I am going to continue my articles (tidbits) on controlling the execution flow of statements in a Transaction SQL (T-SQL) program.
Every program has to be deterministic on what step to execute next. Otherwise, the computer would be clueless on what to do next.
The only exception to this rule is error handling. A runtime error may cause the program to branch to a error handler and exit the program.
Today, I want to talk about how to use the GOTO statement. I never use this statement during my coding adventures.
The primary criticism is that code that uses GOTO statements is harder to understand than alternative constructions. GOTO remains in use in certain common usage patterns, but alternatives are generally preferred if available.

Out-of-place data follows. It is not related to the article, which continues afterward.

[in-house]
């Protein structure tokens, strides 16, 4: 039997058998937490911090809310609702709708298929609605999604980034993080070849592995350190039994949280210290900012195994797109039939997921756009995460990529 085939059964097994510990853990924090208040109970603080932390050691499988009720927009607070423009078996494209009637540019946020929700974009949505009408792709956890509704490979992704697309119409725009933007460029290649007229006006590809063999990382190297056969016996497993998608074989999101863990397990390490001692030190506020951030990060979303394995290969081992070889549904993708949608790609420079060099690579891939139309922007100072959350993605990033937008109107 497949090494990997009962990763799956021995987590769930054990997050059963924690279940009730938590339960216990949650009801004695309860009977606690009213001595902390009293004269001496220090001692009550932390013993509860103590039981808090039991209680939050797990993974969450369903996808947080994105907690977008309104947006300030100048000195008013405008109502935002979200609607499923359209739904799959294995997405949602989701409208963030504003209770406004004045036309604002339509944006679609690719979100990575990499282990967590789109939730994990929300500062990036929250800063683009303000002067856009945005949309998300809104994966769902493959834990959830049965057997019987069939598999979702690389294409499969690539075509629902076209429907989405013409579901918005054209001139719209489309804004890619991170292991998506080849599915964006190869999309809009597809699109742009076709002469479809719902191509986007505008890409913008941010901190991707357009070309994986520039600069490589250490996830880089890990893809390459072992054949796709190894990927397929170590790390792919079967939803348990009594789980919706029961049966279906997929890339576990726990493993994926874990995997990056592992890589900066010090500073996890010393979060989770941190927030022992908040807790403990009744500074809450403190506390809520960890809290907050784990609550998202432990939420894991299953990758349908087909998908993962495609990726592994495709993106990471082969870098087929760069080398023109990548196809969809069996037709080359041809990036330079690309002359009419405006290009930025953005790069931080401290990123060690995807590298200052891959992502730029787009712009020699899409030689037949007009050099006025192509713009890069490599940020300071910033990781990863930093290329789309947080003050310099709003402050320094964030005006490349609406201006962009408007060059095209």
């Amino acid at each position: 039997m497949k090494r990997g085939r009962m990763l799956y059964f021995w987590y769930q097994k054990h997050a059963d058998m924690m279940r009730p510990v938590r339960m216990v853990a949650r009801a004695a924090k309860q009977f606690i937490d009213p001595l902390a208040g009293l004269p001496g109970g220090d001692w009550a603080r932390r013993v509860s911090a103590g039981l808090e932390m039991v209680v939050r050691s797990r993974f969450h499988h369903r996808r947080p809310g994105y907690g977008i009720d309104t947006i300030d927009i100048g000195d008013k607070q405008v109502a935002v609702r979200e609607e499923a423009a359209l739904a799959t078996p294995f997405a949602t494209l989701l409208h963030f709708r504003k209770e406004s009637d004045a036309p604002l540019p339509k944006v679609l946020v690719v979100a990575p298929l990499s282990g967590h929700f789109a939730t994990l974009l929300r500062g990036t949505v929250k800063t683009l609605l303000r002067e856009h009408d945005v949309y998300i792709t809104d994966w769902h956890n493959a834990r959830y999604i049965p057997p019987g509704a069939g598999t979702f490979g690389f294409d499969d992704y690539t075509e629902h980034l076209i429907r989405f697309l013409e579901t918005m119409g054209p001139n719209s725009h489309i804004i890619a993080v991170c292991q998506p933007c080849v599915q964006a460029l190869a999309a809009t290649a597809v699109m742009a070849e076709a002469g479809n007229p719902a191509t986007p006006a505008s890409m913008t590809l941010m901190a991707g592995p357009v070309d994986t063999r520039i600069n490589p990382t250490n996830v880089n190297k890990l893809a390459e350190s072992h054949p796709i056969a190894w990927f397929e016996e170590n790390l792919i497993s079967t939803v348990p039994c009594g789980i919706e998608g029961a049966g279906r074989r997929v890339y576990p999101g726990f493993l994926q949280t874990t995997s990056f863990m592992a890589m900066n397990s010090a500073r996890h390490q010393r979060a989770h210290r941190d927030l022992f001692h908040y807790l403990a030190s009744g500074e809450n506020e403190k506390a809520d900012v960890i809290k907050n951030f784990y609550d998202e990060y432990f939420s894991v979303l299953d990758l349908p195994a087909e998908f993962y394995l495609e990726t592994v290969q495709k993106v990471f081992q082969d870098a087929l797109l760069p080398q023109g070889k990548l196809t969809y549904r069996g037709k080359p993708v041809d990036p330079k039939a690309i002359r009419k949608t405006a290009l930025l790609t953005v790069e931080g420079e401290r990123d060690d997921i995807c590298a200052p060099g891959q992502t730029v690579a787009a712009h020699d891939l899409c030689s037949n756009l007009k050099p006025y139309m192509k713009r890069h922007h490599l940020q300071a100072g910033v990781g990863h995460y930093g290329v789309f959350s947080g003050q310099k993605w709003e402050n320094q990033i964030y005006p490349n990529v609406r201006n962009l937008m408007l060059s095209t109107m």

The T-SQL example below randomly prints odd or even depending upon the result of the RAND() function. Just like the flip of a coin to determine heads or tails.
-- Old school branching, avoid!
-- Grab a number
DECLARE @X INT = CAST((RAND() * 2) AS INT) + 1;
-- Even or odd?
IF (@X % 2) = 0 GOTO EVEN
-- Bye bye
The output of this program is shown below.
To wrap up this talk, you might come across the GOTO command during your development endeavors.
If the code is hard to understand, consider re-writing the code using function/procedure, selection/choice and/or repetition/iteration constructs. These are the building blocks of structured programming.